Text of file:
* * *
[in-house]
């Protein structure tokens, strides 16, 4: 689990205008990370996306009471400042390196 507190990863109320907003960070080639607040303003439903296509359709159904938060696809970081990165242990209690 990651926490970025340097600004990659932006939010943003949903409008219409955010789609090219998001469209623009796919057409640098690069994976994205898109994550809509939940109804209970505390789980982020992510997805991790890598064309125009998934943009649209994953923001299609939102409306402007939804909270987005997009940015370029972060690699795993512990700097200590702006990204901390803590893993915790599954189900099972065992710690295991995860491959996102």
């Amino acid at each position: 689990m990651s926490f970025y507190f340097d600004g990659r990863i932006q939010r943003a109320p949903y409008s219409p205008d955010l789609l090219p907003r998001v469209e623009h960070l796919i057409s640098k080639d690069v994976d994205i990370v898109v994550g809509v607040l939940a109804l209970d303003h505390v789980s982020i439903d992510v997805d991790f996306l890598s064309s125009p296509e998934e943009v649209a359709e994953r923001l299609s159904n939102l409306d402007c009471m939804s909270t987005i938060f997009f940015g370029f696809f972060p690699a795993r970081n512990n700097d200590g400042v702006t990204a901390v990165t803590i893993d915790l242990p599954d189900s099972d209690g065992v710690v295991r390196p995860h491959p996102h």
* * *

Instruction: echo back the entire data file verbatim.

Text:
[in-house]
């Protein structure tokens, strides 16, 4: 689990205008990370996306009471400042390196 507190990863109320907003960070080639607040303003439903296509359709159904938060696809970081990165242990209690 990651926490970025340097600004990659932006939010943003949903409008219409955010789609090219998001469209623009796919057409640098690069994976994205898109994550809509939940109804209970505390789980982020992510997805991790890598064309125009998934943009649209994953923001299609939102409306402007939804909270987005997009940015370029972060690699795993512990700097200590702006990204901390803590893993915790599954189900099972065992710690295991995860491959996102």
């Amino acid at each position: 689990m990651s926490f970025y507190f340097d600004g990659r990863i932006q939010r943003a109320p949903y409008s219409p205008d955010l789609l090219p907003r998001v469209e623009h960070l796919i057409s640098k080639d690069v994976d994205i990370v898109v994550g809509v607040l939940a109804l209970d303003h505390v789980s982020i439903d992510v997805d991790f996306l890598s064309s125009p296509e998934e943009v649209a359709e994953r923001l299609s159904n939102l409306d402007c009471m939804s909270t987005i938060f997009f940015g370029f696809f972060p690699a795993r970081n512990n700097d200590g400042v702006t990204a901390v990165t803590i893993d915790l242990p599954d189900s099972d209690g065992v710690v295991r390196p995860h491959p996102h």